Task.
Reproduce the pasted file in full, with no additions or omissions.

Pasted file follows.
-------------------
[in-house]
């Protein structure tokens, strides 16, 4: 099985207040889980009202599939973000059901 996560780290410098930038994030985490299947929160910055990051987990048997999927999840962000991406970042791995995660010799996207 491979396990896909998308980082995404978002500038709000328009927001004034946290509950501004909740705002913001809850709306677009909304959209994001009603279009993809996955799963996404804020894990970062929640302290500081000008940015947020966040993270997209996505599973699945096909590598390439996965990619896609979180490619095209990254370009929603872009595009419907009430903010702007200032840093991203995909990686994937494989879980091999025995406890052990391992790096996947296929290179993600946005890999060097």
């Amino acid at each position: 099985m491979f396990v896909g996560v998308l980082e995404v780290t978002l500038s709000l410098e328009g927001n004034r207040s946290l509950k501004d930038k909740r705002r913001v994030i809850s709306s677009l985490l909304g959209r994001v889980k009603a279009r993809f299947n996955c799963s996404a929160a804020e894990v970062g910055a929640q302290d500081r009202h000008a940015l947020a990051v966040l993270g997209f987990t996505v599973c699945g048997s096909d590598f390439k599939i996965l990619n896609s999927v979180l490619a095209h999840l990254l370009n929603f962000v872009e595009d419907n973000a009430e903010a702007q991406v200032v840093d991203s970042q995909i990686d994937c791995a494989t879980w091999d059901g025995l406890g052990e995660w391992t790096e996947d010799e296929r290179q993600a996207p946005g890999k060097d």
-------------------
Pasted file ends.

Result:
[in-house]
């Protein structure tokens, strides 16, 4: 099985207040889980009202599939973000059901 996560780290410098930038994030985490299947929160910055990051987990048997999927999840962000991406970042791995995660010799996207 491979396990896909998308980082995404978002500038709000328009927001004034946290509950501004909740705002913001809850709306677009909304959209994001009603279009993809996955799963996404804020894990970062929640302290500081000008940015947020966040993270997209996505599973699945096909590598390439996965990619896609979180490619095209990254370009929603872009595009419907009430903010702007200032840093991203995909990686994937494989879980091999025995406890052990391992790096996947296929290179993600946005890999060097």
């Amino acid at each position: 099985m491979f396990v896909g996560v998308l980082e995404v780290t978002l500038s709000l410098e328009g927001n004034r207040s946290l509950k501004d930038k909740r705002r913001v994030i809850s709306s677009l985490l909304g959209r994001v889980k009603a279009r993809f299947n996955c799963s996404a929160a804020e894990v970062g910055a929640q302290d500081r009202h000008a940015l947020a990051v966040l993270g997209f987990t996505v599973c699945g048997s096909d590598f390439k599939i996965l990619n896609s999927v979180l490619a095209h999840l990254l370009n929603f962000v872009e595009d419907n973000a009430e903010a702007q991406v200032v840093d991203s970042q995909i990686d994937c791995a494989t879980w091999d059901g025995l406890g052990e995660w391992t790096e996947d010799e296929r290179q993600a996207p946005g890999k060097d």